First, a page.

And Wilson, for her part, is by no means defending the wrong kinds of apps that do interrupt reading:

Of course (and I would say this, wouldn’t I?), we see terribleexamples of picture book apps where the multimedia and the interactivity do interrupt the story, and where there are features that are introduced just because the developer can introduce them. I have, for example, seen Three Little Pigs apps in which the straw and stick houses, having been destroyed with some kind of interactive touch, spring back into shape again immediately, so the child can knock them down again. Fun, maybe, but narratively all wrong: the point – the moral – of the story is that those two lazy pigs’ houses are destroyed completely by the wolf’s huffing and puffing, and the child must understand that the resilience of the brick house is what makes the third pig different.

And Jones calls the question well: what if, indeed, we're trying too hard to make an unholy federation of two different "countries"?

It may be then that the answer to NicoletteJones' challenge is not to chide publishers or developers (or even readers) for their lack of imagination, but to focus on whether the platform itself provides the right environment for exploiting the type of content publishers produce. To borrow Wilson's analogy, it is not just that the app world is "another country", it may also be a hostile environment to the types of publishing practised by children's publishers for decades.

An almost eerie reminder comes from Humphrey -- we are, after all, not those kids in question, ourselves:

We are seeing these books through the somewhat jaded eyes of adults - the children that are read, or themselves read, these book apps invariably greatly enjoy the experience and personally I don't care if they read on paper, on a tablet, from a comic or on a mobile phone - as long as they do read - all and any reading is of value and helps to extend the imagination and give them a reading habit to comfort, amuse, delight and amaze them for the rest of their lives.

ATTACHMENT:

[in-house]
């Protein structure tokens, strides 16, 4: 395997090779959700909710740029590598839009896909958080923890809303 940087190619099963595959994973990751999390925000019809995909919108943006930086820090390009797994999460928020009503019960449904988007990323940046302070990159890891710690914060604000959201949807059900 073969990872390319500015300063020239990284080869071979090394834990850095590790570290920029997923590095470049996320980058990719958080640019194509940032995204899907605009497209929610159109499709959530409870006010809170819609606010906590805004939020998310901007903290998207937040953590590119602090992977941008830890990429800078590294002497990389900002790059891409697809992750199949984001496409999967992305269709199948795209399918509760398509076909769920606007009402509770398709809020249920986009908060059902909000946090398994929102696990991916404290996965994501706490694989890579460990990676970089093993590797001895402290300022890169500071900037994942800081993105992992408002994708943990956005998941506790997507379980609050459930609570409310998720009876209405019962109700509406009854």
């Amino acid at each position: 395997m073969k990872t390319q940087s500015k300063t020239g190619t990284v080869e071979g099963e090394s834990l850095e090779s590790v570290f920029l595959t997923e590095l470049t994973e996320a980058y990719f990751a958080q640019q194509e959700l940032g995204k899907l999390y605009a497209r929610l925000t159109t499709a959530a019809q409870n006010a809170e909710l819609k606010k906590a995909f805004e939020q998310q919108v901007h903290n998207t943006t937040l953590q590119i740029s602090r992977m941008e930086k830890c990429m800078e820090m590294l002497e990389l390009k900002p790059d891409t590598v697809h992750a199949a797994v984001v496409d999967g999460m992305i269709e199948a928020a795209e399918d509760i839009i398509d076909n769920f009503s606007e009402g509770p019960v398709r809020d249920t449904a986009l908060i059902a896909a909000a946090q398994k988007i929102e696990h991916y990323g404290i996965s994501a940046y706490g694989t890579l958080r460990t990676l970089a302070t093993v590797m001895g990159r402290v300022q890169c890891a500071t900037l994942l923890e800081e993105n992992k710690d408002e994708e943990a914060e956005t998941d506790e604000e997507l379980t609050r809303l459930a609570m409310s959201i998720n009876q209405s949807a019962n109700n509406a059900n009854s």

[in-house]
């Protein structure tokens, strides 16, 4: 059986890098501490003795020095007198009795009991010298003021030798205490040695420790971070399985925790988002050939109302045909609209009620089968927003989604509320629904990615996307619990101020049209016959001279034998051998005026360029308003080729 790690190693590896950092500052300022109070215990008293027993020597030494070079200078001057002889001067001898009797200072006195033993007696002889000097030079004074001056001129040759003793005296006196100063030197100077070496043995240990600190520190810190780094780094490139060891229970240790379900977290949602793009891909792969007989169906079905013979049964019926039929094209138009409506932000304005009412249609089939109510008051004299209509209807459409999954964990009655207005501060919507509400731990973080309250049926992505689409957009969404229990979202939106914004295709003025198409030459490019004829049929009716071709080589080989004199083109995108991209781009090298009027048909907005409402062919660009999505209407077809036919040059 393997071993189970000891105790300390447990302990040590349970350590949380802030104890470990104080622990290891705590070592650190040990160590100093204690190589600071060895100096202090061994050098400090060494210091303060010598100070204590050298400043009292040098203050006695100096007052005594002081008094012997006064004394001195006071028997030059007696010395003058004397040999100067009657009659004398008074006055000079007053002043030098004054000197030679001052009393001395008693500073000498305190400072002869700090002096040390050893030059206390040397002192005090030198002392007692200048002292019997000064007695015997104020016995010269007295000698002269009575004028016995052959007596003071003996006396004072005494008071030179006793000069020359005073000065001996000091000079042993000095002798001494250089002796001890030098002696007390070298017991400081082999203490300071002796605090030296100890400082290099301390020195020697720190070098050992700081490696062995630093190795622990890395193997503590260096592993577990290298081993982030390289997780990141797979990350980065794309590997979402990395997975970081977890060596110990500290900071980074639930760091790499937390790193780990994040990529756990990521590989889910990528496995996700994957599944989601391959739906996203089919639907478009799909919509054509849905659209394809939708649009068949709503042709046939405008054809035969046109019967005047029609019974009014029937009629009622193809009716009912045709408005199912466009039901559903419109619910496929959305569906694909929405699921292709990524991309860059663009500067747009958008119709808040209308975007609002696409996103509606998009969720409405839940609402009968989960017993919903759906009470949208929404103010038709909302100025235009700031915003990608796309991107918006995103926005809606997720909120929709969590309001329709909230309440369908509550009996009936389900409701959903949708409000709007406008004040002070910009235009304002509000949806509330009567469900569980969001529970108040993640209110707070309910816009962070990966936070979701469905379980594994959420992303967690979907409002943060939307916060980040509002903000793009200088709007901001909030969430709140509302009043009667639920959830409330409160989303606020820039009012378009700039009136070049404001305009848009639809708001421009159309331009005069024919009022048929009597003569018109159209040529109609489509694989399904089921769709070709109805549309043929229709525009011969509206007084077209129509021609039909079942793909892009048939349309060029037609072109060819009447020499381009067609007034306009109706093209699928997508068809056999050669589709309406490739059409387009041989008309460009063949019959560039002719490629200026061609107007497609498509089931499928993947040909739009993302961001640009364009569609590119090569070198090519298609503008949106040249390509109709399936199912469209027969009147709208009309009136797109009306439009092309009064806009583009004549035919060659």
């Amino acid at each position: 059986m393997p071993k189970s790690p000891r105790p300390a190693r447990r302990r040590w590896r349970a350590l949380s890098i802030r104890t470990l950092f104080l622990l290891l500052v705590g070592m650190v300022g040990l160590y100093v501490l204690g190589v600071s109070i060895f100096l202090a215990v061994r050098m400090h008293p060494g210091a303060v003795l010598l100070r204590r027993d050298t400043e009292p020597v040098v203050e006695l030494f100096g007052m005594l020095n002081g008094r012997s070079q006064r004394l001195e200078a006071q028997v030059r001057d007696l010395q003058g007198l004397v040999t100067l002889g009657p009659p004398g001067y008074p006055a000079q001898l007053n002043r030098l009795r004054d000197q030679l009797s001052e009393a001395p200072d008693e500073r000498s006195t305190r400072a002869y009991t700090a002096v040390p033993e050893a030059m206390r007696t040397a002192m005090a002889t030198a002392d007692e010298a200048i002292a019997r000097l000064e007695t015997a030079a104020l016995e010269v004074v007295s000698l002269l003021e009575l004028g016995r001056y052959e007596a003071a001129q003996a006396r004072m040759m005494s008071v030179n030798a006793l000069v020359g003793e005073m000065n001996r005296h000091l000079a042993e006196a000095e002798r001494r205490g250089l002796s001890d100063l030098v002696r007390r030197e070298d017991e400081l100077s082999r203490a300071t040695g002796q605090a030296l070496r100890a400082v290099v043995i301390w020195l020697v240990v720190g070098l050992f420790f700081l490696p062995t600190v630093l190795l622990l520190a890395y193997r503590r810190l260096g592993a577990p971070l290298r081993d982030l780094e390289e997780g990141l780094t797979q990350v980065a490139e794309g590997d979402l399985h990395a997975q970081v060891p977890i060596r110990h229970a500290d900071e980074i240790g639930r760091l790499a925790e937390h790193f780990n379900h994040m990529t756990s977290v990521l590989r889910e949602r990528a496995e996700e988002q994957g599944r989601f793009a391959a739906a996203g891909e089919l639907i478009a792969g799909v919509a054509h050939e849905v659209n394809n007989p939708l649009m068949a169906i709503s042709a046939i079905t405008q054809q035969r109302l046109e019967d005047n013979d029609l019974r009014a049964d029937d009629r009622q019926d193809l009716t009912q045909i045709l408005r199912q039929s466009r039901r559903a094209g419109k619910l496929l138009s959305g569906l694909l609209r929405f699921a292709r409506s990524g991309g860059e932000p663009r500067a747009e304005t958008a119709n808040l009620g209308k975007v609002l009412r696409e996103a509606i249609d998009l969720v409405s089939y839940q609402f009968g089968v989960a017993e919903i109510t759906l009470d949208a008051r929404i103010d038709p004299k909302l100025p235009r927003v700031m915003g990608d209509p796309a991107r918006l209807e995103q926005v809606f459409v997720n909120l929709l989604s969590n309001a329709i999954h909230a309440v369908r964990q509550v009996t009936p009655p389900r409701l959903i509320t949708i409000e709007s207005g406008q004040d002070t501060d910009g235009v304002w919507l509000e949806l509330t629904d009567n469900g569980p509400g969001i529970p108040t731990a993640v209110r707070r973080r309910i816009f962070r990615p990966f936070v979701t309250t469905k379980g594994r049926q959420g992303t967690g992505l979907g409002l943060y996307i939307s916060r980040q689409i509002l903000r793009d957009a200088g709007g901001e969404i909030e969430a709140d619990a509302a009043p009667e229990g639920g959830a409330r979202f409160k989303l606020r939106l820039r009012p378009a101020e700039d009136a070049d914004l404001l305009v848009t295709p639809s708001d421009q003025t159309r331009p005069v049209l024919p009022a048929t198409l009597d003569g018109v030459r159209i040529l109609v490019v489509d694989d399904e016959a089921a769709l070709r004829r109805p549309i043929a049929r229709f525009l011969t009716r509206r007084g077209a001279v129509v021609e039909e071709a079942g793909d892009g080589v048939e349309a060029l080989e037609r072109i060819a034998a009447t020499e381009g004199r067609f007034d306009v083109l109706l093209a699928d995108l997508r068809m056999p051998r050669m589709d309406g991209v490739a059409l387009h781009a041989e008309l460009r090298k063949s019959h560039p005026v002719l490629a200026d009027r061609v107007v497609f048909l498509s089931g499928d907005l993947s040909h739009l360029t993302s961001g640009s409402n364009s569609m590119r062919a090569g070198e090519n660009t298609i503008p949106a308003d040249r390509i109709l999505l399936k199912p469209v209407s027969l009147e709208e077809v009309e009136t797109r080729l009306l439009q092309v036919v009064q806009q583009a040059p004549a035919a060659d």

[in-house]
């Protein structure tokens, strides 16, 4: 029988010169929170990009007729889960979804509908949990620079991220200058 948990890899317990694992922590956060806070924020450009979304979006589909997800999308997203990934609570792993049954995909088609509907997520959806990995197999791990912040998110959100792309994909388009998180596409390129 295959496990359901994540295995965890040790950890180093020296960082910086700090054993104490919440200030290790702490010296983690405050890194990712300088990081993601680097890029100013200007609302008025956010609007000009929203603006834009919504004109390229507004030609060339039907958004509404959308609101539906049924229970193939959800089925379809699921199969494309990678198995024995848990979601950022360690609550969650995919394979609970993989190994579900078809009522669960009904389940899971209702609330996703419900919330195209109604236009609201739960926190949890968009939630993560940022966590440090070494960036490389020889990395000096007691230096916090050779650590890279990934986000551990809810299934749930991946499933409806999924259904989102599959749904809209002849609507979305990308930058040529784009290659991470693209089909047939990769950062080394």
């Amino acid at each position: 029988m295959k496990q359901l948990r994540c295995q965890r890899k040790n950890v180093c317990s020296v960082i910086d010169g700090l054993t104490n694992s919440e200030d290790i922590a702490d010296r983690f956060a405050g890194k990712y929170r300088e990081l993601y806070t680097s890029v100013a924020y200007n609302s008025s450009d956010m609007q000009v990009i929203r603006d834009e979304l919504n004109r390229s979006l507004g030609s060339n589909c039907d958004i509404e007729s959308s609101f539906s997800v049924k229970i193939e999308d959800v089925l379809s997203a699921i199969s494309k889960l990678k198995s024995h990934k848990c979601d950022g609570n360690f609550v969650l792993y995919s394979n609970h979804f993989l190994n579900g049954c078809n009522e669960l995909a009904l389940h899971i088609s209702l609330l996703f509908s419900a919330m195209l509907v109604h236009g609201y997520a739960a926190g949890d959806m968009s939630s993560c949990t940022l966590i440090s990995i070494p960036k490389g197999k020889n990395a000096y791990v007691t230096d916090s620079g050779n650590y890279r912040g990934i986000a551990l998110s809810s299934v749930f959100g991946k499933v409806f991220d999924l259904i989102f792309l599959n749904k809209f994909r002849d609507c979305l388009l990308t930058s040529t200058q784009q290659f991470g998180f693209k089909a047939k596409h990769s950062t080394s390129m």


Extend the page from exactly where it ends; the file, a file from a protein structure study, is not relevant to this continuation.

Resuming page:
And this darker warning from the much-awarded Wilson:

I can absolutely imagine a scenario in which mass literacy is just a historical blip; something that started in in the 19th century and lasted until the middle of the 21st. Technology could easily make the ability to decode text irrelevant. I think that would be a terrible thing. I want to give children the incentive to learn to decode text. I think we can do that best by making sure that we use technology to engage children with reading in every way that we can.

And -- news just today from The Bookseller's children's editor Charlotte Eyre: the author Jeff Norton's Stomp School: Love You, Kaiju!, a "nursery school adventure starring the chidren of the world's most famous kaiju monsters," is coming out as an app -- and is in development for an animated TV show with Made in Me's Eric Huang:

Author Jeff Norton is publishing his first picture book as a digital exclusive through Me Books, an e-reading app from digital creative agency Made in Me...In the book, described as “Godzilla meets Muppet Babies”, the kaiju children learn how to construct and then destroy cities, but Rikki, a creative kaiju, doesn’t want to ruin his creations...[Huang says:] "We have a large audience [that is] hungry for quality stories for kids. Stomp School feels like an instant classic.” 

Norton -- who also spoke at the Children's Conference -- has worked in various areas of the vanguard in this space for some time. We're in good hands here with him, as with Huang. (You know him as @dinoboy89 on Twitter.) 

But what are we to make of all this? And what do you make of it? 

What if, as Jones posits, we're actually facing a retail/distribution issue so massive that it's hard to ask publishers to move in the right direction?

I agree with Wilson when she writes that "reading" ought to be part of the app experience, but I see very little evidence that Apple is doing anything to help with this transition. And if that's the case, it is little wonder that so many publishers are simply not bothering. That should concern us all, except with sales of kids print books growing publishers will fret less than they ought to. However, if I was Apple, or any other tablet developer, it would concern me greatly. I would want to figure out how tablets can be as good for readers are they are for gamers—and I would want publishing's golden legacy to have a seat at that table when the next young-reader comes to tea.


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Image - Shutterstock: Monkey Business